Ehlers-Danlos syndrome is a disorder that affects your connective tissues – primarily your skin, joints, and blood vessel walls. These connective tissues provide strength and elasticity to the structures of the body. People with this disorder usually have over-flexible (lax) joints and stretchy skin. Flexible joints can result in joint dislocations and early arthritis.
If the shoulder is dislocated, this can stretch or tear the capsule and damage other parts of the joint. Once this is stretched, the shoulder has an increased probability of sustaining recurrent instability events (subluxation or dislocation).
What is shoulder arthroscopy?
Until recently, shoulder surgical procedures were done by making large incisions over the operative area. This resulted in somewhat large scars and significant discomfort after surgery. With the advancement of optical and orthopedic technology, we are now able to perform most procedures in the shoulder by making very small incisions and using a camera (arthroscope) to view the inside of the shoulder and fix it. Every year, new instruments are introduced which make arthroscopic surgery easier and more successful. Dr. Anthony Romeo has been very instrumental in the introduction and design of many of the shoulder arthroscopic procedures performed today. He performs over 300 shoulder arthroscopies a year.
How is it done?
Prior to surgery, most patients are given a numbing block in their shoulder and neck to anesthesize the nerves connected to the shoulder. This makes the patients require much less anesthesia and makes it possible for them to go home the same day and have a more comfortable recovey.
After anesthesia is administered, the patient is either placed in a sitting position (beach chair) or lying-on-the-side position (lateral decubitus). This is decided based on the area of the shoulder which requires attention.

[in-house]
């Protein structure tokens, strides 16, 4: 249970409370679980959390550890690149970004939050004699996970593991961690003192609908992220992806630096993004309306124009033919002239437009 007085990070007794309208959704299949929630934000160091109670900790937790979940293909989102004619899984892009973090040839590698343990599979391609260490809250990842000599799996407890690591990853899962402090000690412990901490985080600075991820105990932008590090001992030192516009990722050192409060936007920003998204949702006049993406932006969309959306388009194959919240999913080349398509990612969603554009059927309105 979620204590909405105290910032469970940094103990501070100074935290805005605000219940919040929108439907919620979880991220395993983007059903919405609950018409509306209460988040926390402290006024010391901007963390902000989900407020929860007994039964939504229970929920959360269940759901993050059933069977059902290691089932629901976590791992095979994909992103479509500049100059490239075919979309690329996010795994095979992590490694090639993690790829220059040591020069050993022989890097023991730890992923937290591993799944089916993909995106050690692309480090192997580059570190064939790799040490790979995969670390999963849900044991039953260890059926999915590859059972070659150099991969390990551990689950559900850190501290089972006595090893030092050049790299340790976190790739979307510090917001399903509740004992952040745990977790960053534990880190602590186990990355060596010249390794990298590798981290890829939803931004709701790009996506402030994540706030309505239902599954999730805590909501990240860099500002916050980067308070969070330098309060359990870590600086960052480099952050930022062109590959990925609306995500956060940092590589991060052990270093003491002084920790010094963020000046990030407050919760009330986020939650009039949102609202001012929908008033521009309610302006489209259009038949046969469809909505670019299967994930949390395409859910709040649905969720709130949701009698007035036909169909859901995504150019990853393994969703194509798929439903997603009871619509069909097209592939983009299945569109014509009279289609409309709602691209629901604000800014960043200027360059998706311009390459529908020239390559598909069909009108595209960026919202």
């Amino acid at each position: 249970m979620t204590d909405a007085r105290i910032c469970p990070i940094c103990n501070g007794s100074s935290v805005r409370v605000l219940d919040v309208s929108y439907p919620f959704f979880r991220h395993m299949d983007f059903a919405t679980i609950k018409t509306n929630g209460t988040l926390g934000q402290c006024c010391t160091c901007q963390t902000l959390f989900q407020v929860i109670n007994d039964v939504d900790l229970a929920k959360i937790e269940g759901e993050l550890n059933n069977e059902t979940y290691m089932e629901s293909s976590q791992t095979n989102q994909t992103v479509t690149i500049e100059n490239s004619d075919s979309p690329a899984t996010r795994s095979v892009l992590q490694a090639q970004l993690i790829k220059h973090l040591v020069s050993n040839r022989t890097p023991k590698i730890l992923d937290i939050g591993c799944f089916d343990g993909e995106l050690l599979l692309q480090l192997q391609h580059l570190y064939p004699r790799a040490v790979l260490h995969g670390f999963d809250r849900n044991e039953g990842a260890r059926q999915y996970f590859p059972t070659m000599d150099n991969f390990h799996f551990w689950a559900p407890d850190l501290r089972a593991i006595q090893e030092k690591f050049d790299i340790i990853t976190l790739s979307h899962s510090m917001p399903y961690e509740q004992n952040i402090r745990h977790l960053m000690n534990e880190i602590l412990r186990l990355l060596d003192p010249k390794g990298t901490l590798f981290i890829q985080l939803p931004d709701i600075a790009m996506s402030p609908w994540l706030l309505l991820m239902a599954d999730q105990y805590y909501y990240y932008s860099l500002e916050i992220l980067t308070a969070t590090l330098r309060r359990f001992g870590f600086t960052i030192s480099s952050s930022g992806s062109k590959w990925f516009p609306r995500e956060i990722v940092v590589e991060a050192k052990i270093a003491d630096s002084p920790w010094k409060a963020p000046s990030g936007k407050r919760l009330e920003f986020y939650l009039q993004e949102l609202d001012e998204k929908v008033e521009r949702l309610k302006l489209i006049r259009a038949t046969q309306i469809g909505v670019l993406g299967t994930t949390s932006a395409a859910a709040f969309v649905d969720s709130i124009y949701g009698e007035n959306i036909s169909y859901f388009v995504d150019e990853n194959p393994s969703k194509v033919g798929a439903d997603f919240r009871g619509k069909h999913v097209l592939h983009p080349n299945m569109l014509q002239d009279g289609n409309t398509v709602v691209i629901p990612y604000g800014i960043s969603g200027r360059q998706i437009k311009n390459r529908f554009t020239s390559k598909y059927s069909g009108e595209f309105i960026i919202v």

Two to four small (under ¼”) incisions (portals) are made around the shoulder. The arthroscope (camera) is then introduced in the main shoulder joint. Sterile salt water is used to inflate the joint and allow safe placement of instruments in the shoulder. Small instruments are placed to diagnose any abnormalities or tears. Photographs and videos are taken of the different parts of the shoulder to document its condition. Shavers and sutures are utilized to fix any torn or damaged tissues.
At the conclusion of the procedure, sutures are used to close the small portal sites and small band-aids (steri-strips) are placed over the incisions with sterile dressings. When the patient wakes up, they will find a blue cuff over their shoulder which is called a polar-care cuff. This cuff is connected to a cooler filled with ice and circulates cold water to control post-operative pain. In addition, the patient is placed in a sling which helps protect the repair and gives the shoulder comfort and support.
After surgery, a sling is worn for six weeks. For the first six weeks, the patient is able to move their wrist and hand but is restricted from any motion at the shoulder. From six to twelve weeks, activity is directed by a physical therapist who helps to progress to active range of motion. Strengthening begins at three months after surgery after which the patient can gradually progress with activity. Approximate time of recovery is eight to twelve months.